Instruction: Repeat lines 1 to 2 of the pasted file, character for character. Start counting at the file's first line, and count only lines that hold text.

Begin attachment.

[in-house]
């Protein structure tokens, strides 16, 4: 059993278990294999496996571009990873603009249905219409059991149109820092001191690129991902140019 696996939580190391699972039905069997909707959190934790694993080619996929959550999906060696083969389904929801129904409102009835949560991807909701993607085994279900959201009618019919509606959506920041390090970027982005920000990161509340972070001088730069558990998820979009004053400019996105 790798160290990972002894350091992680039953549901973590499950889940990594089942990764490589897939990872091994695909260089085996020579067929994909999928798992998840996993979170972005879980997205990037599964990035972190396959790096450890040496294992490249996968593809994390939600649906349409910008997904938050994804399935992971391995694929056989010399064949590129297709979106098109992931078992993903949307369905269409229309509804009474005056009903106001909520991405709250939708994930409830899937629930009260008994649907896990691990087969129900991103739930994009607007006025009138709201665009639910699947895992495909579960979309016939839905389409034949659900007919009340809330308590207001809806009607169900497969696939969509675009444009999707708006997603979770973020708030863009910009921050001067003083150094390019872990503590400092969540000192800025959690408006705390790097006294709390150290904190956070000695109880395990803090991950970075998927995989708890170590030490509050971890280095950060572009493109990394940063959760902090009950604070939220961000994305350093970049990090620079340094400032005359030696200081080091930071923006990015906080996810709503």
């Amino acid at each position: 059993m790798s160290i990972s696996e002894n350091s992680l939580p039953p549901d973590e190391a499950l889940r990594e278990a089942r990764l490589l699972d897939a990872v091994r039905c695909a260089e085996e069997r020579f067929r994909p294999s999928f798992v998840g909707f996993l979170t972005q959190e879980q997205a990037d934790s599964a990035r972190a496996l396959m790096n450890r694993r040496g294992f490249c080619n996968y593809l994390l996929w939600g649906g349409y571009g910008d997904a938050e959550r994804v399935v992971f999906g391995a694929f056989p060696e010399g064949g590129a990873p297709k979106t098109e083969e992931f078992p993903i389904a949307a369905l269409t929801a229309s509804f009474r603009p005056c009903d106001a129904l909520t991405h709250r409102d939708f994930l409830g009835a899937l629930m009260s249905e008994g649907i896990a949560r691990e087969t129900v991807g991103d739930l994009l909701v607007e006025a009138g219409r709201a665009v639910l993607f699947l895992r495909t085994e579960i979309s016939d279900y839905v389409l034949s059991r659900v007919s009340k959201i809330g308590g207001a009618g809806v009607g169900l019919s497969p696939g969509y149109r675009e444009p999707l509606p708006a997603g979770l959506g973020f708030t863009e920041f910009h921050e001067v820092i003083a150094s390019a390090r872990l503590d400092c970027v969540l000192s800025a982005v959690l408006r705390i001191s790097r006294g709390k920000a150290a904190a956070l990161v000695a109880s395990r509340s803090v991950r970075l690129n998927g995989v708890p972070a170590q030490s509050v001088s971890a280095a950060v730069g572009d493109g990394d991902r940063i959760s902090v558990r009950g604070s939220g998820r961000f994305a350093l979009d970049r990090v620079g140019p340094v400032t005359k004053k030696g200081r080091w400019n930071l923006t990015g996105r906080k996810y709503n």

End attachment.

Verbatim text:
[in-house]
């Protein structure tokens, strides 16, 4: 059993278990294999496996571009990873603009249905219409059991149109820092001191690129991902140019 696996939580190391699972039905069997909707959190934790694993080619996929959550999906060696083969389904929801129904409102009835949560991807909701993607085994279900959201009618019919509606959506920041390090970027982005920000990161509340972070001088730069558990998820979009004053400019996105 790798160290990972002894350091992680039953549901973590499950889940990594089942990764490589897939990872091994695909260089085996020579067929994909999928798992998840996993979170972005879980997205990037599964990035972190396959790096450890040496294992490249996968593809994390939600649906349409910008997904938050994804399935992971391995694929056989010399064949590129297709979106098109992931078992993903949307369905269409229309509804009474005056009903106001909520991405709250939708994930409830899937629930009260008994649907896990691990087969129900991103739930994009607007006025009138709201665009639910699947895992495909579960979309016939839905389409034949659900007919009340809330308590207001809806009607169900497969696939969509675009444009999707708006997603979770973020708030863009910009921050001067003083150094390019872990503590400092969540000192800025959690408006705390790097006294709390150290904190956070000695109880395990803090991950970075998927995989708890170590030490509050971890280095950060572009493109990394940063959760902090009950604070939220961000994305350093970049990090620079340094400032005359030696200081080091930071923006990015906080996810709503």